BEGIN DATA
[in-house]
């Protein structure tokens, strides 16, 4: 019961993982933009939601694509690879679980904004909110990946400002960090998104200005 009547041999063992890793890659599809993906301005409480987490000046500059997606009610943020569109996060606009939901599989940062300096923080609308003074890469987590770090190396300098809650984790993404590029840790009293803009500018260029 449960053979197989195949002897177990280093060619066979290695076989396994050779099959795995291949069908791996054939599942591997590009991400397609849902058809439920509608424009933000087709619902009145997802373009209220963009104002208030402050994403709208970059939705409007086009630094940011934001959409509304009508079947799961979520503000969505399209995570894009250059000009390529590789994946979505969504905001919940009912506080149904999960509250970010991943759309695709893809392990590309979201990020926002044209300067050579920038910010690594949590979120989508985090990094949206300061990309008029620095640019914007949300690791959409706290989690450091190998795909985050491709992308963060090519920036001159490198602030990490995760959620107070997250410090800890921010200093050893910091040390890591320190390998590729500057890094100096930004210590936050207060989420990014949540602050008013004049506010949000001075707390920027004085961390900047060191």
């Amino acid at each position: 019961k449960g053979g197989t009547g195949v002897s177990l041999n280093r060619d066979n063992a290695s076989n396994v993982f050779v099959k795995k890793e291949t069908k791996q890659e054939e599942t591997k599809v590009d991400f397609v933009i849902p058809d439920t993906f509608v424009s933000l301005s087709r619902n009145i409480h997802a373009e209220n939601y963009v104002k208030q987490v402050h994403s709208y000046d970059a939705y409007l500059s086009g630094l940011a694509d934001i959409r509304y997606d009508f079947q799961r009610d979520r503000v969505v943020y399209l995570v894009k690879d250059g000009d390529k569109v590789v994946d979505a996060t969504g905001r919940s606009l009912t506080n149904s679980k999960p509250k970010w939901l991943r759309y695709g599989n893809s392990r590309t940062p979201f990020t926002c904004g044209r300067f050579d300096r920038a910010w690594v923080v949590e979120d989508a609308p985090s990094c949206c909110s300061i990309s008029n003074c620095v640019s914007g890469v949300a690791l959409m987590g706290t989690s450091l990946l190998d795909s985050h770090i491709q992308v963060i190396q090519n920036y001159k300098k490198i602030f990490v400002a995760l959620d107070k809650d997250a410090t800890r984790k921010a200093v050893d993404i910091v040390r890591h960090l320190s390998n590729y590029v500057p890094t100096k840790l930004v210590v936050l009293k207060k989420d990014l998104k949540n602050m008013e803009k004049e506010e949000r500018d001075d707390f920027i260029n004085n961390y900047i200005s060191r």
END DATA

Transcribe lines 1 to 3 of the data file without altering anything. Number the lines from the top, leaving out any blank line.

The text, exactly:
[in-house]
């Protein structure tokens, strides 16, 4: 019961993982933009939601694509690879679980904004909110990946400002960090998104200005 009547041999063992890793890659599809993906301005409480987490000046500059997606009610943020569109996060606009939901599989940062300096923080609308003074890469987590770090190396300098809650984790993404590029840790009293803009500018260029 449960053979197989195949002897177990280093060619066979290695076989396994050779099959795995291949069908791996054939599942591997590009991400397609849902058809439920509608424009933000087709619902009145997802373009209220963009104002208030402050994403709208970059939705409007086009630094940011934001959409509304009508079947799961979520503000969505399209995570894009250059000009390529590789994946979505969504905001919940009912506080149904999960509250970010991943759309695709893809392990590309979201990020926002044209300067050579920038910010690594949590979120989508985090990094949206300061990309008029620095640019914007949300690791959409706290989690450091190998795909985050491709992308963060090519920036001159490198602030990490995760959620107070997250410090800890921010200093050893910091040390890591320190390998590729500057890094100096930004210590936050207060989420990014949540602050008013004049506010949000001075707390920027004085961390900047060191």
């Amino acid at each position: 019961k449960g053979g197989t009547g195949v002897s177990l041999n280093r060619d066979n063992a290695s076989n396994v993982f050779v099959k795995k890793e291949t069908k791996q890659e054939e599942t591997k599809v590009d991400f397609v933009i849902p058809d439920t993906f509608v424009s933000l301005s087709r619902n009145i409480h997802a373009e209220n939601y963009v104002k208030q987490v402050h994403s709208y000046d970059a939705y409007l500059s086009g630094l940011a694509d934001i959409r509304y997606d009508f079947q799961r009610d979520r503000v969505v943020y399209l995570v894009k690879d250059g000009d390529k569109v590789v994946d979505a996060t969504g905001r919940s606009l009912t506080n149904s679980k999960p509250k970010w939901l991943r759309y695709g599989n893809s392990r590309t940062p979201f990020t926002c904004g044209r300067f050579d300096r920038a910010w690594v923080v949590e979120d989508a609308p985090s990094c949206c909110s300061i990309s008029n003074c620095v640019s914007g890469v949300a690791l959409m987590g706290t989690s450091l990946l190998d795909s985050h770090i491709q992308v963060i190396q090519n920036y001159k300098k490198i602030f990490v400002a995760l959620d107070k809650d997250a410090t800890r984790k921010a200093v050893d993404i910091v040390r890591h960090l320190s390998n590729y590029v500057p890094t100096k840790l930004v210590v936050l009293k207060k989420d990014l998104k949540n602050m008013e803009k004049e506010e949000r500018d001075d707390f920027i260029n004085n961390y900047i200005s060191r």